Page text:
If you are the lucky owner of a vintage guitar made of Brazilian rosewood (or if you have an instrument with ivory hardware, or real tortoise shell components), as of June 12th, 2013, you may apply for a musical instrument certificate (a musical “passport”, of sorts), which will permit traveling with your instrument without the hassle of getting export permits for each country that you visit.
Up until June 12th, 2013, there was no “single paper” means of certifying that an instrument built with restricted materials was built legally, and prior to the materials’ inclusion into the Appendices of CITES. CITES, the Convention on International Trade in Endangered Species of Wild Fauna and Flora, is an international treaty enforced in the US by the US Fish & Wildlife Service, which is responsible for making sure species of animals and plants are not threatened as a result of trade.
Per the US Fish & Wildlife Service website, the ability to apply for a musical instrument certificate became effective on June 12th, 2013. This was after the 16th Meeting of the Conference of the Parties, a meeting of the CITES parties currently consisting of 179 countries, where it was proposed by United States:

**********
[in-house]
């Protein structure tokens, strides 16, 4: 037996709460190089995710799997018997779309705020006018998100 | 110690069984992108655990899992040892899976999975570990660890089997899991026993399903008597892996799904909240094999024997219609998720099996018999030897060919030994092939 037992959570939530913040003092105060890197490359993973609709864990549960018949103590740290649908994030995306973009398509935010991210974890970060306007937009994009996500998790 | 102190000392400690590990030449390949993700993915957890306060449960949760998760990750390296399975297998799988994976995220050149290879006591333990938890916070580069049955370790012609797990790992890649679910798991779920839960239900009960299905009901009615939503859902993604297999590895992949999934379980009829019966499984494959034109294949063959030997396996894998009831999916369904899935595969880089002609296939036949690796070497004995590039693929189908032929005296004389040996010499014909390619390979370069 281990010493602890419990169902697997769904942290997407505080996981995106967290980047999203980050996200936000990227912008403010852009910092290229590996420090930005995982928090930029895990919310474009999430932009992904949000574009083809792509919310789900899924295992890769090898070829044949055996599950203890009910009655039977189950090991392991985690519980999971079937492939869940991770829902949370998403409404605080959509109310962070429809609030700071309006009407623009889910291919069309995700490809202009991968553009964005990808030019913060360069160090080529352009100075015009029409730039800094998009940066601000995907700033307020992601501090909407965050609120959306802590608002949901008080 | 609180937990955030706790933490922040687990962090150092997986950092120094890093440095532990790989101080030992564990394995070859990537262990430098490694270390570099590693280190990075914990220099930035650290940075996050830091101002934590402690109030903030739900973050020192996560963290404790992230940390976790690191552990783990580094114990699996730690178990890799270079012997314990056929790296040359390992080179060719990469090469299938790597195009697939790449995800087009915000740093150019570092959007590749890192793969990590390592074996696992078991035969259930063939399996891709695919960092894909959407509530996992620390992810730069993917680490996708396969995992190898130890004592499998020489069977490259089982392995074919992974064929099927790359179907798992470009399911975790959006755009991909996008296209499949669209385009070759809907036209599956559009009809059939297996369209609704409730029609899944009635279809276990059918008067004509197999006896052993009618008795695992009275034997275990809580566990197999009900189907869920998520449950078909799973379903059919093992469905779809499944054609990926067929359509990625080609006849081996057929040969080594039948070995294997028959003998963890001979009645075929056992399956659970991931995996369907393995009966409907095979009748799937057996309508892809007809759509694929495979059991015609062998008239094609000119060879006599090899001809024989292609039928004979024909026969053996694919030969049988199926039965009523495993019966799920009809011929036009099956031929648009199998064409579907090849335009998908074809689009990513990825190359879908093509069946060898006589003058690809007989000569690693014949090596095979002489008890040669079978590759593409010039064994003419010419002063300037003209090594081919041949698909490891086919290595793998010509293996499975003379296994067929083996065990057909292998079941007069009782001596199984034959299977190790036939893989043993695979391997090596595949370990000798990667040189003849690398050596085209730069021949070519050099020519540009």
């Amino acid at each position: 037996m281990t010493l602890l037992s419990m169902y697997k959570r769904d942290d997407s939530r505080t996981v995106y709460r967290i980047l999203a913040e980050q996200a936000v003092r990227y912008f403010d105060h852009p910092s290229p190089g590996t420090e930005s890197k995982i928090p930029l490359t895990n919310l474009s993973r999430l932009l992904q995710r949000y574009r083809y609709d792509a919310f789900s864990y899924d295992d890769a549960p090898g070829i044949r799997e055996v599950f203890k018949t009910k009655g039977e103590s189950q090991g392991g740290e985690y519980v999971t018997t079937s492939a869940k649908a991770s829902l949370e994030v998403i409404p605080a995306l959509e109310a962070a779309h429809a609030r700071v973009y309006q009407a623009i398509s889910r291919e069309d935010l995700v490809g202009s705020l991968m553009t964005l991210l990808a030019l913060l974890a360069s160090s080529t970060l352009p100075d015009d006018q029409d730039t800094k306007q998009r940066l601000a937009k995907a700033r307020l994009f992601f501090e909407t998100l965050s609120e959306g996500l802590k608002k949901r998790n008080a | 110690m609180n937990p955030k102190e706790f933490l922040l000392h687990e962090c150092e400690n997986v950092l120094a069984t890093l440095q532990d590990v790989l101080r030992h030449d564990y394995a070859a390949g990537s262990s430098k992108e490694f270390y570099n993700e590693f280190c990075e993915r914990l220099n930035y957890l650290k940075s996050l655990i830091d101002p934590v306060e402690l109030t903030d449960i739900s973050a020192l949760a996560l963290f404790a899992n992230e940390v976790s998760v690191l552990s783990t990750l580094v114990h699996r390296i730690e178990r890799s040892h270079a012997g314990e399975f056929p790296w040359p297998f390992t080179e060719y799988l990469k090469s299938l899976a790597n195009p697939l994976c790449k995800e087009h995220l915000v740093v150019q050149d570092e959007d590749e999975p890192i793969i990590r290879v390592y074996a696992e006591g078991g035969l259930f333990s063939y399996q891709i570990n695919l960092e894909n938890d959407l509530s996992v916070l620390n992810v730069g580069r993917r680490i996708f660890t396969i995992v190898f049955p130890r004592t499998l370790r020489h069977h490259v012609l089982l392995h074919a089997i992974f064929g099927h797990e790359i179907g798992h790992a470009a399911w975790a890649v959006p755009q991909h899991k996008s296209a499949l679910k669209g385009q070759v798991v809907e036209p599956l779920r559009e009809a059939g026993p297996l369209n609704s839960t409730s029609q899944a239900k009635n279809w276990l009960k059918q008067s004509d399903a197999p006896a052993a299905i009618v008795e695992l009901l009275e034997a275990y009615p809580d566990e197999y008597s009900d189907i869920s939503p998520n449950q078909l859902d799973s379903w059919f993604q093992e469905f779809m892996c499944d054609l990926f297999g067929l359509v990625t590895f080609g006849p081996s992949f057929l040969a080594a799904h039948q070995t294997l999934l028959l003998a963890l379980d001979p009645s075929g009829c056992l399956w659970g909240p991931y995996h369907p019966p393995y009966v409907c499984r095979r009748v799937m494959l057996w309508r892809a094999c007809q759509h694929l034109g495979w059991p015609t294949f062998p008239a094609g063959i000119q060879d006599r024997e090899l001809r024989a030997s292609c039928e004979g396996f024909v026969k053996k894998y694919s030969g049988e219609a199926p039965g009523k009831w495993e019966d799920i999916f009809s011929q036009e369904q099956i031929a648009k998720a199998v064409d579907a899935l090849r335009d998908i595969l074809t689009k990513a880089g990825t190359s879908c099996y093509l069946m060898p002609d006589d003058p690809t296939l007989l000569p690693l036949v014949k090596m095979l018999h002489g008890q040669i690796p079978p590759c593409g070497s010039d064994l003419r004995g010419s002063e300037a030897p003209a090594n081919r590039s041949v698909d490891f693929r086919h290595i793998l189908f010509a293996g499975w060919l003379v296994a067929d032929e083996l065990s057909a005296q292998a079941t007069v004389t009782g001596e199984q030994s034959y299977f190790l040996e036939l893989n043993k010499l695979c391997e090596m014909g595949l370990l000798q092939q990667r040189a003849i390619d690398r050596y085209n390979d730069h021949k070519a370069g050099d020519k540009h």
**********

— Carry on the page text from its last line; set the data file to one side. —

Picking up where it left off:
Musical instruments may contain parts or products of CITES-listed animal and plant species, such as Brazilian rosewood or elephant ivory. Under current CITES requirements, musicians who travel internationally with their instruments must obtain an export permit from each country that they visit.
The United States has proposed a “passport” program that would allow for frequent travel across international borders with the issuance of just one document, making it easier for musicians to travel internationally with their instruments.
If you are curious about one man’s steps to acquire a musical instrument certificate for his guitar, check out this recent article in Fretboard Journal.